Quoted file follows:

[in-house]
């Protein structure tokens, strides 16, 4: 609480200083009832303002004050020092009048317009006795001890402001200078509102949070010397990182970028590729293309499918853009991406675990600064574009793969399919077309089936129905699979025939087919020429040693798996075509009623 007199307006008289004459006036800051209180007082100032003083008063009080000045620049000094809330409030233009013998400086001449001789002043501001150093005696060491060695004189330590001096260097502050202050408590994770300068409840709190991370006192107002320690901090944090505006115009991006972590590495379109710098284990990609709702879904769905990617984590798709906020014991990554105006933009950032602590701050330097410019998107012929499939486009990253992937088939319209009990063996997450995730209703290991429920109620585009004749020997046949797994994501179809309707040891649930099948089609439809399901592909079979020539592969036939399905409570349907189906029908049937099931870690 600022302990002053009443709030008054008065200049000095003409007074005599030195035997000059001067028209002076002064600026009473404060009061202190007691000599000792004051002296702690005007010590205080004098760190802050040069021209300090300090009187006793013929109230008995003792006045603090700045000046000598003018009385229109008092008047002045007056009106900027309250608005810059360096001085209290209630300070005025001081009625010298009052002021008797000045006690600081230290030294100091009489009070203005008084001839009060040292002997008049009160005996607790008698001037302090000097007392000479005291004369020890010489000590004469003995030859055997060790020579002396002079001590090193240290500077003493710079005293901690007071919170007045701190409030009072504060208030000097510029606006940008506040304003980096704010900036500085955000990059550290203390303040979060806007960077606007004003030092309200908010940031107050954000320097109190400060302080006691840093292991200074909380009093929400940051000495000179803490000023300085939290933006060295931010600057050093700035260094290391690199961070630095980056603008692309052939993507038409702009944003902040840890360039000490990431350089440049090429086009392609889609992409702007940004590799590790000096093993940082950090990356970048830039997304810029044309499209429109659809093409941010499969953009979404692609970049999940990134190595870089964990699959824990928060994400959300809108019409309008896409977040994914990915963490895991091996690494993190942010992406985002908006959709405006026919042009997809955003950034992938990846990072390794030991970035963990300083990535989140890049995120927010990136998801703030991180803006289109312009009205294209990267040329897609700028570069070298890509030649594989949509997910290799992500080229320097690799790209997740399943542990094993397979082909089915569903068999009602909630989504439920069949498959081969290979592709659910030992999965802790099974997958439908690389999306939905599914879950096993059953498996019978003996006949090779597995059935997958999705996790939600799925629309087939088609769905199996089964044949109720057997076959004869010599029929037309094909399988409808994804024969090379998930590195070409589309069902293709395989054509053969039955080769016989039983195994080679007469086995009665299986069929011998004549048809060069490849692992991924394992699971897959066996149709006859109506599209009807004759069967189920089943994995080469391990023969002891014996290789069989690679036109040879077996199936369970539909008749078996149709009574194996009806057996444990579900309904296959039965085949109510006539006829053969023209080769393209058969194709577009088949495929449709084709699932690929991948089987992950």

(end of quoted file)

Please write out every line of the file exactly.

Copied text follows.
[in-house]
């Protein structure tokens, strides 16, 4: 609480200083009832303002004050020092009048317009006795001890402001200078509102949070010397990182970028590729293309499918853009991406675990600064574009793969399919077309089936129905699979025939087919020429040693798996075509009623 007199307006008289004459006036800051209180007082100032003083008063009080000045620049000094809330409030233009013998400086001449001789002043501001150093005696060491060695004189330590001096260097502050202050408590994770300068409840709190991370006192107002320690901090944090505006115009991006972590590495379109710098284990990609709702879904769905990617984590798709906020014991990554105006933009950032602590701050330097410019998107012929499939486009990253992937088939319209009990063996997450995730209703290991429920109620585009004749020997046949797994994501179809309707040891649930099948089609439809399901592909079979020539592969036939399905409570349907189906029908049937099931870690 600022302990002053009443709030008054008065200049000095003409007074005599030195035997000059001067028209002076002064600026009473404060009061202190007691000599000792004051002296702690005007010590205080004098760190802050040069021209300090300090009187006793013929109230008995003792006045603090700045000046000598003018009385229109008092008047002045007056009106900027309250608005810059360096001085209290209630300070005025001081009625010298009052002021008797000045006690600081230290030294100091009489009070203005008084001839009060040292002997008049009160005996607790008698001037302090000097007392000479005291004369020890010489000590004469003995030859055997060790020579002396002079001590090193240290500077003493710079005293901690007071919170007045701190409030009072504060208030000097510029606006940008506040304003980096704010900036500085955000990059550290203390303040979060806007960077606007004003030092309200908010940031107050954000320097109190400060302080006691840093292991200074909380009093929400940051000495000179803490000023300085939290933006060295931010600057050093700035260094290391690199961070630095980056603008692309052939993507038409702009944003902040840890360039000490990431350089440049090429086009392609889609992409702007940004590799590790000096093993940082950090990356970048830039997304810029044309499209429109659809093409941010499969953009979404692609970049999940990134190595870089964990699959824990928060994400959300809108019409309008896409977040994914990915963490895991091996690494993190942010992406985002908006959709405006026919042009997809955003950034992938990846990072390794030991970035963990300083990535989140890049995120927010990136998801703030991180803006289109312009009205294209990267040329897609700028570069070298890509030649594989949509997910290799992500080229320097690799790209997740399943542990094993397979082909089915569903068999009602909630989504439920069949498959081969290979592709659910030992999965802790099974997958439908690389999306939905599914879950096993059953498996019978003996006949090779597995059935997958999705996790939600799925629309087939088609769905199996089964044949109720057997076959004869010599029929037309094909399988409808994804024969090379998930590195070409589309069902293709395989054509053969039955080769016989039983195994080679007469086995009665299986069929011998004549048809060069490849692992991924394992699971897959066996149709006859109506599209009807004759069967189920089943994995080469391990023969002891014996290789069989690679036109040879077996199936369970539909008749078996149709009574194996009806057996444990579900309904296959039965085949109510006539006829053969023209080769393209058969194709577009088949495929449709084709699932690929991948089987992950």